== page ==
In 1978, Parker’s first issue of The Wine Advocate was released, which he sent out to wine companies and their clients. Readers liked his direct and simple approach, but the most praised were Robert’s wine grading scale. They were evaluated on a 100-point system, and this was the first such rating scale, which was very simple and understandable for the average consumer. Even the most important critics of wine in England at that time switched to a similar point system. A star is born …
Robert’s popularity was strengthened by the 1982 Bordeaux harvest. Critics did not consider the peculiarities of the crop, and only Parker, after another trip to France, published his opinion about this crop, advising him to invest as much as possible. Parker was right, and those who believed him got rich.
Competitors have more than once reproached him for not observing traditions and not appreciating wine. How can he disrespectfully speak out about the outstanding wine of the Bordeaux wineries, which, according to critics, is simply amazing in itself and cannot be anything else. Parker’s answer was always simple and straightforward: “I don’t care a hundred times that this or any other wine is made by aristocrats who received their titles from the hands of Louis XIV. If your wine is bad, I am ready to tell you about it! ” This is exactly what he did – he exposed such winemakers and told the buyers about it. He talked about what they had previously tried not to talk about: the main thing is not that the wine was made in an excellent economy with deep aristocratic roots. The main thing is high-quality grapes and careful work, then you can create an excellent wine even … in the garage. It was in the 80s that the so-called “garagemen” gained popularity – small farms that create fine wines.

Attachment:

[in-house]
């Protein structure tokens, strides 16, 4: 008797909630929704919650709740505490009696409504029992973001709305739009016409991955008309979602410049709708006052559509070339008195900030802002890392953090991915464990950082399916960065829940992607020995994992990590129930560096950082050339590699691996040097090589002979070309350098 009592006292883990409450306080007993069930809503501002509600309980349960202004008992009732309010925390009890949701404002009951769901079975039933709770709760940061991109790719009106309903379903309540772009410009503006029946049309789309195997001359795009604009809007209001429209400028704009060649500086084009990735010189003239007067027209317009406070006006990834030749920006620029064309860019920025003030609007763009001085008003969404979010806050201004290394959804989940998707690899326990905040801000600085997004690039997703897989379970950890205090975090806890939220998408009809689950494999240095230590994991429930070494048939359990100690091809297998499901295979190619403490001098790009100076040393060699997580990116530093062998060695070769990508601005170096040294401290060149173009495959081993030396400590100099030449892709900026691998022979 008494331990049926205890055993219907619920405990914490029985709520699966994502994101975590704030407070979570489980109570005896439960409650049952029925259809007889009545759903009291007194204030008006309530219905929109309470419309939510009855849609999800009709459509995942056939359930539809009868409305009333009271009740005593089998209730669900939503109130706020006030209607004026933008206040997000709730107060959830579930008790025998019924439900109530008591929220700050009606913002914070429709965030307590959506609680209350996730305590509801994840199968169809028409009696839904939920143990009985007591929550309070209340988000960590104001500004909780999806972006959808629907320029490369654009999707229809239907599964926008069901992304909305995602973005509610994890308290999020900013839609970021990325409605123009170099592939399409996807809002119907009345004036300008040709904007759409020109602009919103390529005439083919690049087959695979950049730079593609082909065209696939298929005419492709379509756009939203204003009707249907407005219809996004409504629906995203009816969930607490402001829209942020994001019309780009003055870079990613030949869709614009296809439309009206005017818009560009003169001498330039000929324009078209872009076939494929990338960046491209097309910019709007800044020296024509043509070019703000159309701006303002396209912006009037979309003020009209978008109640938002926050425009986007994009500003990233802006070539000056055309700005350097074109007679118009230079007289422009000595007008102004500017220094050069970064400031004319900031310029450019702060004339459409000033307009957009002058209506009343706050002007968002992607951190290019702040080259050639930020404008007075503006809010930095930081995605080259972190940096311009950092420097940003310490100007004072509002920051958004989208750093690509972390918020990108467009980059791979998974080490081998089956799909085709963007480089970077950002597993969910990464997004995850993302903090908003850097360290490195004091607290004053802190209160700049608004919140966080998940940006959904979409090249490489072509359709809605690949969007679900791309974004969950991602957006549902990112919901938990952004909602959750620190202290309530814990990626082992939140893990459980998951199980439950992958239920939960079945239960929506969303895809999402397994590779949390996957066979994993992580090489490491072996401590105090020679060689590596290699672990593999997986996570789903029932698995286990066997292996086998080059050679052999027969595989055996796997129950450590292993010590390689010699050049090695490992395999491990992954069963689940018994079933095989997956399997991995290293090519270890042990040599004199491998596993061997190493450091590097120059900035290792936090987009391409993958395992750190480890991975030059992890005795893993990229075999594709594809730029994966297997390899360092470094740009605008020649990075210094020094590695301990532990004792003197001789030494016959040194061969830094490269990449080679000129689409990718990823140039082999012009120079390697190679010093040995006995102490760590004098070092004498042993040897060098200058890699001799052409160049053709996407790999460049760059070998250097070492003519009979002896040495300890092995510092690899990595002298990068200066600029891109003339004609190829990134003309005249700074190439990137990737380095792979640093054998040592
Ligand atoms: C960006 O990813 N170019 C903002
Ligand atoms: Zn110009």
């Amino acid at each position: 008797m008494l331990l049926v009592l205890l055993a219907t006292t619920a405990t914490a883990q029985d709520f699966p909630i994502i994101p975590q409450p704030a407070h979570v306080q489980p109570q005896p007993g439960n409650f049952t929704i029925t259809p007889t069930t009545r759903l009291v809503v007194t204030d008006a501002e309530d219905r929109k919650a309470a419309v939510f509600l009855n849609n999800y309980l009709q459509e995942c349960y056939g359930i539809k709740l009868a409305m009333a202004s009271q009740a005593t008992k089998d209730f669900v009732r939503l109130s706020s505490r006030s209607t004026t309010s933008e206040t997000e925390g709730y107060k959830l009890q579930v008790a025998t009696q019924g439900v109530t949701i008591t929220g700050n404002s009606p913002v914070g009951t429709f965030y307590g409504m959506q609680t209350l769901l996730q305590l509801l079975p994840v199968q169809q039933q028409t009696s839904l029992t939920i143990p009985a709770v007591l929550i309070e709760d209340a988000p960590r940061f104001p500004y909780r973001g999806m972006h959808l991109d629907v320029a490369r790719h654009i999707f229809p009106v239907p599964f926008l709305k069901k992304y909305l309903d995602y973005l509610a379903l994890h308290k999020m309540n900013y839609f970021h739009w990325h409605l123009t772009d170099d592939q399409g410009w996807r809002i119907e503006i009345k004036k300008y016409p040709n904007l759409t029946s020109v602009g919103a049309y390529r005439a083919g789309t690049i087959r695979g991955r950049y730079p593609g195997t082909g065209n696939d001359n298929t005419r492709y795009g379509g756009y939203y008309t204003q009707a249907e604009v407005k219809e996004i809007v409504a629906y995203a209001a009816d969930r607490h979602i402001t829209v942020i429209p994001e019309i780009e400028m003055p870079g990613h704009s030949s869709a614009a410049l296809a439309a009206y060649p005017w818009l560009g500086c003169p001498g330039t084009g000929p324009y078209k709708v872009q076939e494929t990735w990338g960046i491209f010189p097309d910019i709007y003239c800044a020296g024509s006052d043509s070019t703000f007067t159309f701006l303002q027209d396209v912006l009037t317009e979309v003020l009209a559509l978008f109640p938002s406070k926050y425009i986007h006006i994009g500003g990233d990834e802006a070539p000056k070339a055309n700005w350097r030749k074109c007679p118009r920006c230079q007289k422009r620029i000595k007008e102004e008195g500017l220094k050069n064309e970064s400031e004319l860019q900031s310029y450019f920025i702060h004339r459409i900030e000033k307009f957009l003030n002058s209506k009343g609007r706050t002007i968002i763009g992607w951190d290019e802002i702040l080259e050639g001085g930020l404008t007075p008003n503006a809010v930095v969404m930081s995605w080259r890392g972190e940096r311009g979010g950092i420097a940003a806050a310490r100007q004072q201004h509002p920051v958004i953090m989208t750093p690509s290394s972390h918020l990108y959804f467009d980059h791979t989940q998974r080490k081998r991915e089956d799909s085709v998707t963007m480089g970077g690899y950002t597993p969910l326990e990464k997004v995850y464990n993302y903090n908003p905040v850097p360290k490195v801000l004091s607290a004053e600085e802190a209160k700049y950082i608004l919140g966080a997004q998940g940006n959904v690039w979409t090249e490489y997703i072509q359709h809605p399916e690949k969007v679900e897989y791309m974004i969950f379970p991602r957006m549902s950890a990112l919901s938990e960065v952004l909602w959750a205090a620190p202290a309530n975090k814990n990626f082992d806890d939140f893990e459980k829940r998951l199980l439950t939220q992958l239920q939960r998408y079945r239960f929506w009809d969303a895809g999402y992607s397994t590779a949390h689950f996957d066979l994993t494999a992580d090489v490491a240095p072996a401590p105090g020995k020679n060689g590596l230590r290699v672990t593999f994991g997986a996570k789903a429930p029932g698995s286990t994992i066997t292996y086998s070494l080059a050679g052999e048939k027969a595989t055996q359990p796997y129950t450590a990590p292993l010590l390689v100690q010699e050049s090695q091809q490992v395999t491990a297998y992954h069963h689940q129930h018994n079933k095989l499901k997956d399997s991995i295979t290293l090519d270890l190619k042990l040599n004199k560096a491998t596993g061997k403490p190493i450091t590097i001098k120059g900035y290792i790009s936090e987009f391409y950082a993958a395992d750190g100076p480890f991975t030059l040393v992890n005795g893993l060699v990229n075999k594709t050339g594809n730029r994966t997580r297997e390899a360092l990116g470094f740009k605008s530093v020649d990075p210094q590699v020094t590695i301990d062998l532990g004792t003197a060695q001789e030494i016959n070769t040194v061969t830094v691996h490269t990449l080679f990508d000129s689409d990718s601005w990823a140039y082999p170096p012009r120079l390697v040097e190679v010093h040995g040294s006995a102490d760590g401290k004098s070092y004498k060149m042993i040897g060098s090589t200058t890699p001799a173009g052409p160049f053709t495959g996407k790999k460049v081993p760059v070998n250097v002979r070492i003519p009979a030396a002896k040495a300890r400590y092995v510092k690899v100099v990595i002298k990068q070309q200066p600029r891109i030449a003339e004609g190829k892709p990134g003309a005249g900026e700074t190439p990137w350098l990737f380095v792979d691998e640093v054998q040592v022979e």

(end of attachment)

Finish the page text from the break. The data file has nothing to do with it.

This is not to say that Parker was never wrong. He praised the Burgundian wines of the 1989 and 1990 vintages, but added that they taste good only on the spot, in Burgundy, hinting that winemakers give some wines for tasting, and others go on sale. A loud scandal ensued, as a result of which all the winemakers of Burgundy closed their doors in front of Parker. This scandal forced Robert to revise his notes, and henceforth he began to select softer characteristics for bad wines.
He remains incorruptible. Robert always pays for his trips and buys wine for tasting, does not accept gifts and does not advertise in his The Wine Advocate. He never publicly evaluates the wines produced by the Oregon winery Beaux Frères due to the fact that he himself is involved in their production.
For many years of work, it has only increased. Parker made the important decision to create a team of tasters for his magazine, and this team continues to this day. Parker himself tastes only Californian wines, as well as from the Bordeaux region and the Rhone Valley. All the rest are a team of tasters. Parker still lives in Maryland with his wife Patricia and daughter Maya, and not every neighbor knows what Robert is up to. Robert tastes about 10,000 wines a year, which cost at least $ 20 per bottle. Parker believes that it is a wine of this price range that the average American can afford. In his assessments, he is stingy. Only 76 wines out of about 250 thousand have received 100 out of 100 points in thirty years. Robert’s nose is insured for one million dollars. From the hands of former French President Jacques Chirac, Parker received the Order of the Legion of Honor. Everything remains the same as before, as one of the journalists of The New York Times said: “When he tastes wine, winemakers shudder …”